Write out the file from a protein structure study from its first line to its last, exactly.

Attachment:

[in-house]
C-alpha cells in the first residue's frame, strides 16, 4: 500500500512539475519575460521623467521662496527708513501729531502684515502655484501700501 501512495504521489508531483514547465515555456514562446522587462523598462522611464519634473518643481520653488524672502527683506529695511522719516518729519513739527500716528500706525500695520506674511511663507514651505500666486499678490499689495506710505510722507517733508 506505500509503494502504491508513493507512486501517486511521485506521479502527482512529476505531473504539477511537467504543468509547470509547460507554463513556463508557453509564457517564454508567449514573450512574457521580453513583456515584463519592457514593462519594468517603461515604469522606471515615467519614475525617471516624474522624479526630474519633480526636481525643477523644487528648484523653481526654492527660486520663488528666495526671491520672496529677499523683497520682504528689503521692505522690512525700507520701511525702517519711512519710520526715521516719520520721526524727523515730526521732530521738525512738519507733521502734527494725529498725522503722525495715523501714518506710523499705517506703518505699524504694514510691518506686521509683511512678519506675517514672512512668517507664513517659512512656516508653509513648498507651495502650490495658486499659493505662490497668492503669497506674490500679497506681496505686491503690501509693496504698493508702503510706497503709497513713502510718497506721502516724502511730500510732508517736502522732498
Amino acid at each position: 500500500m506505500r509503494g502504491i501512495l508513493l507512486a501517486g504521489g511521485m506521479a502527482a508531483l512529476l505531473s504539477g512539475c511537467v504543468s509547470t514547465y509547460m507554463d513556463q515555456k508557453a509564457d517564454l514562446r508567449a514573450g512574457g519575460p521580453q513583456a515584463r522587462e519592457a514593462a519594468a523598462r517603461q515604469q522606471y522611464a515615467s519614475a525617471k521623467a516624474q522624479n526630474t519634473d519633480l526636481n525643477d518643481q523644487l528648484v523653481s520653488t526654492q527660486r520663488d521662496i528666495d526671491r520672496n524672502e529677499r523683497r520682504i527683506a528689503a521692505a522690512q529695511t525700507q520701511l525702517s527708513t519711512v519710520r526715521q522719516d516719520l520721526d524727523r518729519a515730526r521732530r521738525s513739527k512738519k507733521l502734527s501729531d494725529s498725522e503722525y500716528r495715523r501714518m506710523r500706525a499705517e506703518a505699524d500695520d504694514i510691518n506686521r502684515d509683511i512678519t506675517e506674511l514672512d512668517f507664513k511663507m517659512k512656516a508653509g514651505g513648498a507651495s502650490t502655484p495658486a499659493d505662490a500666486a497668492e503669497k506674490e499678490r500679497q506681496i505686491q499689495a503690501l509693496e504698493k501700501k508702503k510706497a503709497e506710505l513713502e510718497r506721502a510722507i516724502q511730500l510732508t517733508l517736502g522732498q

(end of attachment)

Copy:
[in-house]
C-alpha cells in the first residue's frame, strides 16, 4: 500500500512539475519575460521623467521662496527708513501729531502684515502655484501700501 501512495504521489508531483514547465515555456514562446522587462523598462522611464519634473518643481520653488524672502527683506529695511522719516518729519513739527500716528500706525500695520506674511511663507514651505500666486499678490499689495506710505510722507517733508 506505500509503494502504491508513493507512486501517486511521485506521479502527482512529476505531473504539477511537467504543468509547470509547460507554463513556463508557453509564457517564454508567449514573450512574457521580453513583456515584463519592457514593462519594468517603461515604469522606471515615467519614475525617471516624474522624479526630474519633480526636481525643477523644487528648484523653481526654492527660486520663488528666495526671491520672496529677499523683497520682504528689503521692505522690512525700507520701511525702517519711512519710520526715521516719520520721526524727523515730526521732530521738525512738519507733521502734527494725529498725522503722525495715523501714518506710523499705517506703518505699524504694514510691518506686521509683511512678519506675517514672512512668517507664513517659512512656516508653509513648498507651495502650490495658486499659493505662490497668492503669497506674490500679497506681496505686491503690501509693496504698493508702503510706497503709497513713502510718497506721502516724502511730500510732508517736502522732498
Amino acid at each position: 500500500m506505500r509503494g502504491i501512495l508513493l507512486a501517486g504521489g511521485m506521479a502527482a508531483l512529476l505531473s504539477g512539475c511537467v504543468s509547470t514547465y509547460m507554463d513556463q515555456k508557453a509564457d517564454l514562446r508567449a514573450g512574457g519575460p521580453q513583456a515584463r522587462e519592457a514593462a519594468a523598462r517603461q515604469q522606471y522611464a515615467s519614475a525617471k521623467a516624474q522624479n526630474t519634473d519633480l526636481n525643477d518643481q523644487l528648484v523653481s520653488t526654492q527660486r520663488d521662496i528666495d526671491r520672496n524672502e529677499r523683497r520682504i527683506a528689503a521692505a522690512q529695511t525700507q520701511l525702517s527708513t519711512v519710520r526715521q522719516d516719520l520721526d524727523r518729519a515730526r521732530r521738525s513739527k512738519k507733521l502734527s501729531d494725529s498725522e503722525y500716528r495715523r501714518m506710523r500706525a499705517e506703518a505699524d500695520d504694514i510691518n506686521r502684515d509683511i512678519t506675517e506674511l514672512d512668517f507664513k511663507m517659512k512656516a508653509g514651505g513648498a507651495s502650490t502655484p495658486a499659493d505662490a500666486a497668492e503669497k506674490e499678490r500679497q506681496i505686491q499689495a503690501l509693496e504698493k501700501k508702503k510706497a503709497e506710505l513713502e510718497r506721502a510722507i516724502q511730500l510732508t517733508l517736502g522732498q